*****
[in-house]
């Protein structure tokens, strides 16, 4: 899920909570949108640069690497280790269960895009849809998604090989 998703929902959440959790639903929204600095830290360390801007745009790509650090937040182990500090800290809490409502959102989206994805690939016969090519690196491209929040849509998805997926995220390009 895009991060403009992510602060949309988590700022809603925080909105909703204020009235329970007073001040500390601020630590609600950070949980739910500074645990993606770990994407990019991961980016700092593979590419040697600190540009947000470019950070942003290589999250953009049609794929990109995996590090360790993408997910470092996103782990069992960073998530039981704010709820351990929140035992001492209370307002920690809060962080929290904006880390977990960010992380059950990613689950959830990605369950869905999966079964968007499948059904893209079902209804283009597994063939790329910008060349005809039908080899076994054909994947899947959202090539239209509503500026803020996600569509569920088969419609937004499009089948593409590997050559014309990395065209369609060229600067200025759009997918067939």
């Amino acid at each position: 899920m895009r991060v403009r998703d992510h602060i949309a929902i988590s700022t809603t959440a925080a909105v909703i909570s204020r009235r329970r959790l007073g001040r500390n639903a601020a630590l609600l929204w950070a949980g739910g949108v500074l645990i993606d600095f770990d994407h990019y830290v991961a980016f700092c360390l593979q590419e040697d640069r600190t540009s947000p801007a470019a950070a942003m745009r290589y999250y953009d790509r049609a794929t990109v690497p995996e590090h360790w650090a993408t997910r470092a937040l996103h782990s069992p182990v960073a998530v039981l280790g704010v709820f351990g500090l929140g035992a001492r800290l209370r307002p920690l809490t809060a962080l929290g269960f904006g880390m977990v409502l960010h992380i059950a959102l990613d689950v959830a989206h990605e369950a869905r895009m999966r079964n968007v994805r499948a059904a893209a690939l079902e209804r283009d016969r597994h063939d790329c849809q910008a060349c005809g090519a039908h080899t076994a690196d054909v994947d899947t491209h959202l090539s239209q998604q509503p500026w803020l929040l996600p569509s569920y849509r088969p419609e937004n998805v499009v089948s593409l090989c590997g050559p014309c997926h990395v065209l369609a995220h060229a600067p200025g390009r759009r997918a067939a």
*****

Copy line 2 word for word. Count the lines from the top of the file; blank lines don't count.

């Protein structure tokens, strides 16, 4: 899920909570949108640069690497280790269960895009849809998604090989 998703929902959440959790639903929204600095830290360390801007745009790509650090937040182990500090800290809490409502959102989206994805690939016969090519690196491209929040849509998805997926995220390009 895009991060403009992510602060949309988590700022809603925080909105909703204020009235329970007073001040500390601020630590609600950070949980739910500074645990993606770990994407990019991961980016700092593979590419040697600190540009947000470019950070942003290589999250953009049609794929990109995996590090360790993408997910470092996103782990069992960073998530039981704010709820351990929140035992001492209370307002920690809060962080929290904006880390977990960010992380059950990613689950959830990605369950869905999966079964968007499948059904893209079902209804283009597994063939790329910008060349005809039908080899076994054909994947899947959202090539239209509503500026803020996600569509569920088969419609937004499009089948593409590997050559014309990395065209369609060229600067200025759009997918067939």